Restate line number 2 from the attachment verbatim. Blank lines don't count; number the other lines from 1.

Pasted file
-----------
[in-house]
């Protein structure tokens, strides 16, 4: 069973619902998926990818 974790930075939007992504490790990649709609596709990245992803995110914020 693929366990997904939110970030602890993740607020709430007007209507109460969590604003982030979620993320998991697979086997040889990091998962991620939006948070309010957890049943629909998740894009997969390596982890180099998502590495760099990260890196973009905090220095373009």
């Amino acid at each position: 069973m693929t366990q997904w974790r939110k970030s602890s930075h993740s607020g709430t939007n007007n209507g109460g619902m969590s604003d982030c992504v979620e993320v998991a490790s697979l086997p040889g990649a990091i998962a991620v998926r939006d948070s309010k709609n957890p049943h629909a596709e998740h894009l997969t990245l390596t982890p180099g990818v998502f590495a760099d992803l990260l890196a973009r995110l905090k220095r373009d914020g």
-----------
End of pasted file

């Protein structure tokens, strides 16, 4: 069973619902998926990818 974790930075939007992504490790990649709609596709990245992803995110914020 693929366990997904939110970030602890993740607020709430007007209507109460969590604003982030979620993320998991697979086997040889990091998962991620939006948070309010957890049943629909998740894009997969390596982890180099998502590495760099990260890196973009905090220095373009």